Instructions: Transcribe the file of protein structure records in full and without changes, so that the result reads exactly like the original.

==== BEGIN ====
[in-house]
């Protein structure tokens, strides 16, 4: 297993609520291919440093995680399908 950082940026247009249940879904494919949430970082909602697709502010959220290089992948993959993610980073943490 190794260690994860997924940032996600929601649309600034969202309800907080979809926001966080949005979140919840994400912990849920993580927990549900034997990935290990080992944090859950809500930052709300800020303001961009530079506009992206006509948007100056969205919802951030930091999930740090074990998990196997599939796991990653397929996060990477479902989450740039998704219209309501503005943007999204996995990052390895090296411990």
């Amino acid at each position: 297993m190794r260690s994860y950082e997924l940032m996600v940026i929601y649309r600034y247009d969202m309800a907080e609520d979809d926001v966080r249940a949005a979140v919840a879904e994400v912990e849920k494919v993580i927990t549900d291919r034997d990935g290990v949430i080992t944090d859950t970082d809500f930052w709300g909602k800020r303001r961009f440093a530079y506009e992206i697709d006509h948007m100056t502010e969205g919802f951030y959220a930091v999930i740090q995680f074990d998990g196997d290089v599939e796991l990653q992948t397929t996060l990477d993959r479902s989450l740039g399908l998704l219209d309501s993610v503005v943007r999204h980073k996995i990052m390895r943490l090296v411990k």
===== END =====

[in-house]
């Protein structure tokens, strides 16, 4: 297993609520291919440093995680399908 950082940026247009249940879904494919949430970082909602697709502010959220290089992948993959993610980073943490 190794260690994860997924940032996600929601649309600034969202309800907080979809926001966080949005979140919840994400912990849920993580927990549900034997990935290990080992944090859950809500930052709300800020303001961009530079506009992206006509948007100056969205919802951030930091999930740090074990998990196997599939796991990653397929996060990477479902989450740039998704219209309501503005943007999204996995990052390895090296411990």
């Amino acid at each position: 297993m190794r260690s994860y950082e997924l940032m996600v940026i929601y649309r600034y247009d969202m309800a907080e609520d979809d926001v966080r249940a949005a979140v919840a879904e994400v912990e849920k494919v993580i927990t549900d291919r034997d990935g290990v949430i080992t944090d859950t970082d809500f930052w709300g909602k800020r303001r961009f440093a530079y506009e992206i697709d006509h948007m100056t502010e969205g919802f951030y959220a930091v999930i740090q995680f074990d998990g196997d290089v599939e796991l990653q992948t397929t996060l990477d993959r479902s989450l740039g399908l998704l219209d309501s993610v503005v943007r999204h980073k996995i990052m390895r943490l090296v411990k």